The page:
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Philately, no longer just a hobby

M.R. Prabhakar's stamp collection featuring some icons, monuments and heritage of Karnataka, and a collection of stamps featuring stamps. — Photos: K. Murali Kumar

M.R. Prabhakar's stamp collection featuring some icons, monuments and heritage of Karnataka, and a collection of stamps featuring stamps. — Photos: K. Murali Kumar  

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On the occasion of Philately Day, we look at how stamps, known for their antique value and history, are being seen as an alternative investment.

The charm of letter writing is fading away, but philately, once perceived as a hobby, no longer remains just a collectors’ delight. Stamps known for their antique value and history are now being looked as an alternative investment by a large number of people in the State.

Experts say that with increasing awareness, several non-collectors such as corporate employees and those investing in shares and stocks are increasingly investing their time and effort in philatelic investment. Many of them sell their stamps on online platforms and the some of the rare stamps are sold at exhibitions or online after bids.

Ramu Srinivasa, a third-generation philatelist and an alternative investment adviser, said that alternative investment, which was earlier restricted to arts and numismatics, had gradually diversified into philately as well. He said that many of the investors buy stamps in bulk and were now “creating” and “manufacturing” a demand by hoarding them. “The rarer a stamp is perceived to be, the higher is its market value,” he said. He also said that philately as an investment would grow once the postal era fades away.

Mr. Srinivasa, however, warned that the market could be uncertain and the demand comes from the collectors. “Most of the collectors are middle aged and many of the younger lot are not interested in this. So, if there is no demand, then even though the antique value of a stamp increases, it would be difficult to make money from it,” he said, and added that there was a need for philately investors to approach an expert who has a high degree of specialised knowledge.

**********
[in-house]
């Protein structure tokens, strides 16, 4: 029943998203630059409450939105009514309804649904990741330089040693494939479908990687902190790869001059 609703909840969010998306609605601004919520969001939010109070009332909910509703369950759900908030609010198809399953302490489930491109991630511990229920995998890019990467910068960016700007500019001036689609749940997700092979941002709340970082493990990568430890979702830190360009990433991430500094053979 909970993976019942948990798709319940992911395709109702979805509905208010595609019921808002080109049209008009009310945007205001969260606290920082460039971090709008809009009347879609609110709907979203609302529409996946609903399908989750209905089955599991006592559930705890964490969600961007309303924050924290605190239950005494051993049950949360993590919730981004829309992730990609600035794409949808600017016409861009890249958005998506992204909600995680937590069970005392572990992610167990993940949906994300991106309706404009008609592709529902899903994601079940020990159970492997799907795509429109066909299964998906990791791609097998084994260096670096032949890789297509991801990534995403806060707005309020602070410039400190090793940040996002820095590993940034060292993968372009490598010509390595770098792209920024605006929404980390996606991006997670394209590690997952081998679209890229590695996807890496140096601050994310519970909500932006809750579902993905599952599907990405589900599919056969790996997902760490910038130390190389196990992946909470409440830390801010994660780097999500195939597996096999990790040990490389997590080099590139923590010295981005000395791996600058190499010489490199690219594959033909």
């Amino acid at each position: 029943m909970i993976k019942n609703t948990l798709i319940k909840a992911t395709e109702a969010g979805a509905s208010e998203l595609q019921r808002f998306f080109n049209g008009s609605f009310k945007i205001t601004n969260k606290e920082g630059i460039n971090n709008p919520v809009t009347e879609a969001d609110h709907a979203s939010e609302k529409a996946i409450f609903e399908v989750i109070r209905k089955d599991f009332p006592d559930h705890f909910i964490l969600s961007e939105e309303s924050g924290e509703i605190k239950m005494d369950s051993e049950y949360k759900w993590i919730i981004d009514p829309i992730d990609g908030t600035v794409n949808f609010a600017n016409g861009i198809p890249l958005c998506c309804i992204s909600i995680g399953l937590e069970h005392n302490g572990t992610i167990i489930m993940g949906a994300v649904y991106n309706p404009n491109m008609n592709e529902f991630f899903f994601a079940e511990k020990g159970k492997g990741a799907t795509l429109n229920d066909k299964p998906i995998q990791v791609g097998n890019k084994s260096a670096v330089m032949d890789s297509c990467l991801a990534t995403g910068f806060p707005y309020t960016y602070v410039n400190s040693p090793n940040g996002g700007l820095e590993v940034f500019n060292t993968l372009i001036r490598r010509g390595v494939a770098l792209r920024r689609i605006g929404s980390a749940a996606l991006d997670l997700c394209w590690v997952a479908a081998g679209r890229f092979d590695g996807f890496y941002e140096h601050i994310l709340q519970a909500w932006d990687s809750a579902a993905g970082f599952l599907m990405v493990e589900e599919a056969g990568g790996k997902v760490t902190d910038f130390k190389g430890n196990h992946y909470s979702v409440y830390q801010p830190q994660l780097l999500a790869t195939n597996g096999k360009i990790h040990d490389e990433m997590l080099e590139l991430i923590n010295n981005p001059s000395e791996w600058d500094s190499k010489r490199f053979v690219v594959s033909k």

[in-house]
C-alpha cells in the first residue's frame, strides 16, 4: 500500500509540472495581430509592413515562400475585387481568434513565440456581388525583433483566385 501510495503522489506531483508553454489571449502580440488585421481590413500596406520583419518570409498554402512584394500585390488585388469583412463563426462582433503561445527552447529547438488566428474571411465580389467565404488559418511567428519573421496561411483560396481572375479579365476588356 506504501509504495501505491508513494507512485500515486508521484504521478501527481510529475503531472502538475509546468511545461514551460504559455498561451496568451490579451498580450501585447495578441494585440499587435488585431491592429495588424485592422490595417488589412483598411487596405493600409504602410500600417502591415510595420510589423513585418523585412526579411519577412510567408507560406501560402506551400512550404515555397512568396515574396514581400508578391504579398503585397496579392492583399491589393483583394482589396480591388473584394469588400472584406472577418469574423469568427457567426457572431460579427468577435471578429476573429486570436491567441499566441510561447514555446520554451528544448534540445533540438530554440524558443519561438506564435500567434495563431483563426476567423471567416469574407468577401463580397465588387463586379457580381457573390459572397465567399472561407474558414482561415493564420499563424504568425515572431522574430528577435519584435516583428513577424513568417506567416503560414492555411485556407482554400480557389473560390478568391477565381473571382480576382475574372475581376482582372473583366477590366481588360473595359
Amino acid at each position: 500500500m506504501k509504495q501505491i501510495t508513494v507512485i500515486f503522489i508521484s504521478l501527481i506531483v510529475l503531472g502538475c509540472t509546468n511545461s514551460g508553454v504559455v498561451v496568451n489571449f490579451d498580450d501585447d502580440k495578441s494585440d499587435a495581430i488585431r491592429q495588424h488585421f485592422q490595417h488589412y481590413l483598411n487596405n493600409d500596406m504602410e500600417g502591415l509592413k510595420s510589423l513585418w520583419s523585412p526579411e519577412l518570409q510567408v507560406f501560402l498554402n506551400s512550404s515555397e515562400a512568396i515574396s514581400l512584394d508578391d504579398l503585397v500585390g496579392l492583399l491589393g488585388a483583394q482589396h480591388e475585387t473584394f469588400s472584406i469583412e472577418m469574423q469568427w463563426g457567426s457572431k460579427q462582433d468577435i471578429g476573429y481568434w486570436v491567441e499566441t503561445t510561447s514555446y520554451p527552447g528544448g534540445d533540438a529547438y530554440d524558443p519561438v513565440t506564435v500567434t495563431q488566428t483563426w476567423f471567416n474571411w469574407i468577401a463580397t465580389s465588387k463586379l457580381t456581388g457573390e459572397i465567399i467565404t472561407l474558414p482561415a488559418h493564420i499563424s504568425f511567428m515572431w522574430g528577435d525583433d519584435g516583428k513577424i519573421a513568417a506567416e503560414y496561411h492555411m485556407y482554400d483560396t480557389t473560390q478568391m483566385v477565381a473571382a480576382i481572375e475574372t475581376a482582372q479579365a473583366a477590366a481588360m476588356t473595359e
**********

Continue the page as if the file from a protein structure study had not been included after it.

Even a Rs. 5 stamp issued as recently as 2009 is now available in the market for five times its price. A Rs. 10 Mahatma Gandhi service stamp, printed in 1948, was sold for 1,44,000 euros in 2011. K. Chaitanya Dev, president, Karnataka Philatelic Society, said increasingly people who do not have any knowledge of philately were beginning to invest in stamps which had led to stamps becoming scarce and their value increasing.

However, many of the old timers feel that with people investing it this, the art has now become a “rich man’s hobby” and buying old stamps has become out of reach for the middle class people interested in philately.

Philately museum

The philately museum located on the first floor of the General Post Office has nearly 1,500 stamps on display. They include the first stamp published in 1840, British India stamps and those released after Independence. Among the interesting stamps of the recent times is the collection of rose-scented stamps. Many of the stamps are donated by philatelists. The most precious frames have been gifted to the Department of Posts by Mahalingeshwar Attani, a retired HAL employee. Not to be missed in the museum are a lantern and a spear that postmen of the yore would be armed with to protect themselves from animals while delivering letters in remote forest areas.

Karnataka Philatelic Society

Karnataka Philatelic Society, started in 1975 with a dozen philatelists in Bengaluru, now has close to 600 members. The members meet every first Sunday, exchange stamps, conduct workshops, hold talks and also mentor amateur philatelist. Membership is free for those below 18 and adults have to pay Rs. 1,000 for a life membership.

Do you have a Philatelic Deposit Account?

To make collecting stamps a hassle-free experience, the Philately Bureau maintains Philatelic Deposit Account (PDA) for those interested in collecting stamps. Every account holder gets the philatelic material as per the order and it is dispatched once a month via registered post. The order can be commemorative stamps, first day cover, information brochure and collectors’ pack. There are currently 9,200 PDAs in Karnataka.

An avid philatelist

One of Bengaluru’s popular gynaecologists, Sita Bhateja has another interesting side to her. An avid philatelist, she has a collection that runs into lakhs and is known to have one of the best collections of the pre-Independence era. Her most valuable stamp is a square-cut stamp used on a letter which has the head of Queen Victoria upside down. The four anna double-coloured stamp was printed in 1854. She started collecting stamps when she was 12, but took a break in between while pursuing her higher studies. Since 1977, she has travelled across the world and held stamp exhibitions. She is so meticulous with her collection that her most valuable stamps are kept in a fireproof locker.

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Printable version | Jun 22, 2018 6:41:41 PM | http://www.thehindu.com/news/cities/bangalore/philately-no-longer-just-a-hobby/article7750678.ece